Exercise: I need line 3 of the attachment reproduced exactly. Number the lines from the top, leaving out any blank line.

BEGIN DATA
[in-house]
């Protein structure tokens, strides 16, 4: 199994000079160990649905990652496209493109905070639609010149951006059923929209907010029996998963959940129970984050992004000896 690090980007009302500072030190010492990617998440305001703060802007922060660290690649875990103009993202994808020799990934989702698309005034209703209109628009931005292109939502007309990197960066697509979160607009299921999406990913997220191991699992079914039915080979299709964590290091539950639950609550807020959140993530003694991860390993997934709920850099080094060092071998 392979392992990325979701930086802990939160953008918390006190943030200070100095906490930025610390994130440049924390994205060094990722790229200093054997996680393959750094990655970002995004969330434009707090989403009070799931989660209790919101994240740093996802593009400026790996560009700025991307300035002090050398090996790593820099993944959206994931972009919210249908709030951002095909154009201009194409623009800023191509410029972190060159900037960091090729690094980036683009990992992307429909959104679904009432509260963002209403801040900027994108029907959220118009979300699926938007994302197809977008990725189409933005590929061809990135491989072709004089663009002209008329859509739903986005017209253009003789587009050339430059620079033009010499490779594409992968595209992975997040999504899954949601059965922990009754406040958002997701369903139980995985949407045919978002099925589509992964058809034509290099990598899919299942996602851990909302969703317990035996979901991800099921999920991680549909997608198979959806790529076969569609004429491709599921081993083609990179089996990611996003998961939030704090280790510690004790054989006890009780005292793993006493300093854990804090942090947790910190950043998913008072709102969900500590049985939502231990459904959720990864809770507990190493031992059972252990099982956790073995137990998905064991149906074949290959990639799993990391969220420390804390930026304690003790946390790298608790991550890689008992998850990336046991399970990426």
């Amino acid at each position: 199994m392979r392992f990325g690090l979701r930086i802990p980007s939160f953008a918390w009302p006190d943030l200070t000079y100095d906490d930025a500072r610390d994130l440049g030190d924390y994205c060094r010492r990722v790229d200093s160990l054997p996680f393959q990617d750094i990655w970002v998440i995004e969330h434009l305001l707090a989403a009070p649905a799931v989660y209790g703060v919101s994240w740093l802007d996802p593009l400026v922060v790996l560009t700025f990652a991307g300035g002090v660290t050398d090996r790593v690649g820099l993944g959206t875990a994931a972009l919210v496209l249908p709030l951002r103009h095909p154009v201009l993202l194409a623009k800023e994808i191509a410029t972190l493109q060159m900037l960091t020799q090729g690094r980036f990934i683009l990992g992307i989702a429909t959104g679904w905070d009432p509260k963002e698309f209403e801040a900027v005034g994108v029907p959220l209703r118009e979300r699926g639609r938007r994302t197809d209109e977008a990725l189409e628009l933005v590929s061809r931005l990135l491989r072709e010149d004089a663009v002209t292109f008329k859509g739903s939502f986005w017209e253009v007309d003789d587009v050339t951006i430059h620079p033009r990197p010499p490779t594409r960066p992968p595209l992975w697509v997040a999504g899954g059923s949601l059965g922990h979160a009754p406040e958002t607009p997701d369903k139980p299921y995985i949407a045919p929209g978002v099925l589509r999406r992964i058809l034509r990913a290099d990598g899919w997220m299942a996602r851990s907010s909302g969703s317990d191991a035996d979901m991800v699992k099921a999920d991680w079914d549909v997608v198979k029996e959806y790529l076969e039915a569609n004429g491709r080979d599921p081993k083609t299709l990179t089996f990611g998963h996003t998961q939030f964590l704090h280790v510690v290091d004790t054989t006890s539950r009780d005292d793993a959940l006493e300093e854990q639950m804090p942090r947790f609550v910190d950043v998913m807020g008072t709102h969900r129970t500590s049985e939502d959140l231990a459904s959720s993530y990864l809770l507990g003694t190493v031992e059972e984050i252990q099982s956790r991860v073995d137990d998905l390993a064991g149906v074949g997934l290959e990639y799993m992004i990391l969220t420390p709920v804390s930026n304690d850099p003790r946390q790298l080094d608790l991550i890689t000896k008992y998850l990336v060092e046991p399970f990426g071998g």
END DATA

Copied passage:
């Amino acid at each position: 199994m392979r392992f990325g690090l979701r930086i802990p980007s939160f953008a918390w009302p006190d943030l200070t000079y100095d906490d930025a500072r610390d994130l440049g030190d924390y994205c060094r010492r990722v790229d200093s160990l054997p996680f393959q990617d750094i990655w970002v998440i995004e969330h434009l305001l707090a989403a009070p649905a799931v989660y209790g703060v919101s994240w740093l802007d996802p593009l400026v922060v790996l560009t700025f990652a991307g300035g002090v660290t050398d090996r790593v690649g820099l993944g959206t875990a994931a972009l919210v496209l249908p709030l951002r103009h095909p154009v201009l993202l194409a623009k800023e994808i191509a410029t972190l493109q060159m900037l960091t020799q090729g690094r980036f990934i683009l990992g992307i989702a429909t959104g679904w905070d009432p509260k963002e698309f209403e801040a900027v005034g994108v029907p959220l209703r118009e979300r699926g639609r938007r994302t197809d209109e977008a990725l189409e628009l933005v590929s061809r931005l990135l491989r072709e010149d004089a663009v002209t292109f008329k859509g739903s939502f986005w017209e253009v007309d003789d587009v050339t951006i430059h620079p033009r990197p010499p490779t594409r960066p992968p595209l992975w697509v997040a999504g899954g059923s949601l059965g922990h979160a009754p406040e958002t607009p997701d369903k139980p299921y995985i949407a045919p929209g978002v099925l589509r999406r992964i058809l034509r990913a290099d990598g899919w997220m299942a996602r851990s907010s909302g969703s317990d191991a035996d979901m991800v699992k099921a999920d991680w079914d549909v997608v198979k029996e959806y790529l076969e039915a569609n004429g491709r080979d599921p081993k083609t299709l990179t089996f990611g998963h996003t998961q939030f964590l704090h280790v510690v290091d004790t054989t006890s539950r009780d005292d793993a959940l006493e300093e854990q639950m804090p942090r947790f609550v910190d950043v998913m807020g008072t709102h969900r129970t500590s049985e939502d959140l231990a459904s959720s993530y990864l809770l507990g003694t190493v031992e059972e984050i252990q099982s956790r991860v073995d137990d998905l390993a064991g149906v074949g997934l290959e990639y799993m992004i990391l969220t420390p709920v804390s930026n304690d850099p003790r946390q790298l080094d608790l991550i890689t000896k008992y998850l990336v060092e046991p399970f990426g071998g």